This week, I have been fortunate enough to pick up some teaching in Year 6, some break duties with Year 5 and a lunchtime with Year 6. I have also seen our Year 7 & 8s a little more, too, albeit as a wave through the classroom doors. Even now, after many years in education, my ultimate perfect time is when I am in a room with a bunch of kids in front of me and a great lesson planned and resourced to the best of my ability. It is a very privileged position in which to be.
It is always good to touch base with our older pupils and try to really listen to them, always trying to empathise with them and understand what their perceptions of school life. This is the unseen curriculum here at St Peter’s, often undervalued and totally hidden from view, rarely recognised. I don’t even know what to call this hidden curriculum. For now, I will name it ‘The magic that cannot be planned for’. Well that curriculum is certainly held dear here.
We have a formidable team of tutors at St. Peter’s. They have outdone themselves this half term and shone. They have worked tirelessly with the pupils to quickly get them classroom ready, Covid aware hygiene savvy, resourced-up safely, settled in comfortably, prepared for the day of learning ahead, prepped with prep, bonding with friends and committed to their studies. But, most of all, these tutors are the true pioneers of ‘The magic which cannot be planned for’ curriculum. Their weird and wonderful tutor ideas and lessons are seen right throughout the school. It is the tallest order to be a tutor and the pressures on them (especially at the moment) should not be underestimated. Thank you to each tutor in the school for their extra care of the children since returning in September. It is so very much appreciated; it is the one single thing that has made the biggest difference to the pupils.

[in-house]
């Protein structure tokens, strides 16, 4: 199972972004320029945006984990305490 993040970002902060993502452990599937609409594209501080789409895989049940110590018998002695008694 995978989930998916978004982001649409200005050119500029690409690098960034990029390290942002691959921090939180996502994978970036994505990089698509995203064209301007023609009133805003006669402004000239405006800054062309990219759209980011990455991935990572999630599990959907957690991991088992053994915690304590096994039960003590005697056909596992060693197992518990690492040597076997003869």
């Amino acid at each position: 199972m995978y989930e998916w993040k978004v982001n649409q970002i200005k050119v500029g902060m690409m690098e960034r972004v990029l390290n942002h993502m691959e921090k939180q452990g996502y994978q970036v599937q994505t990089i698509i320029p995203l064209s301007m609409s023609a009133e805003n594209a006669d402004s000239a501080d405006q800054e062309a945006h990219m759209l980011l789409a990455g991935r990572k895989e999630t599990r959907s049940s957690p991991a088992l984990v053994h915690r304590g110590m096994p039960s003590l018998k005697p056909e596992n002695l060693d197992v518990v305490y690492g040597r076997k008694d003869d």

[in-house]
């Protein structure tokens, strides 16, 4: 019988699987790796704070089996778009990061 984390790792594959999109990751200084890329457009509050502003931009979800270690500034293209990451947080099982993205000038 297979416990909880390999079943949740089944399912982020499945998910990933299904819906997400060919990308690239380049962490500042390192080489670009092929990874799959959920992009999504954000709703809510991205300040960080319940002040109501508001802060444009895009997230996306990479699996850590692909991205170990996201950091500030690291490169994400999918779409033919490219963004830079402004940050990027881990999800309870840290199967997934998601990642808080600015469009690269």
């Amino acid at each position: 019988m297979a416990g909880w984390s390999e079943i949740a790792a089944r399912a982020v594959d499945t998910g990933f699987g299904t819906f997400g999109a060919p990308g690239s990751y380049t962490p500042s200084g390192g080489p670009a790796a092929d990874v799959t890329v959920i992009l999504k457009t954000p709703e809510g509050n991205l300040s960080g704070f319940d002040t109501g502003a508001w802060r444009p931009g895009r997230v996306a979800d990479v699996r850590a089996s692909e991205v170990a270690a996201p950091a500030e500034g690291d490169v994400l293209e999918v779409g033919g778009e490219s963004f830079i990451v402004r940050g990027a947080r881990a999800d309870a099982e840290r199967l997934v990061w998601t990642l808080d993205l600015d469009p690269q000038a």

We always say that the ‘The magic which cannot be planned for’ just starts with a conversation. It starts with…
How are you? Are you happy? Any news for me?
You never quite know how these informal moments will go! Kids are unpredictable. As a teacher, when you get your toe out of bed every morning, you at least know that you can expect the unexpected.
With the recent (constant) reference to the topic of ‘mental health’ surrounding our children, teenagers and adults, I thought this was a timely moment to catch up with them and see where they were in these Covid times. Were they really all suffering as much as our news would have us believe? Have the repeated messages given through our media, our school curriculums and through our communities helped them or hindered them? Basically asking myself: ‘Are they OK?’ It does seem as if everyone is having their own conversations on the subject of mental wellbeing and sometimes we can forget to include the children in these. As a result, I interacted with the pupils less when on my duties this week. I just watched the kids. I listened. I asked them outright how they felt. Then, when the time felt right, I simply asked them for a group photo to best represent how they were feeling. Here are the results:
Deputy Head, Teaching & Learning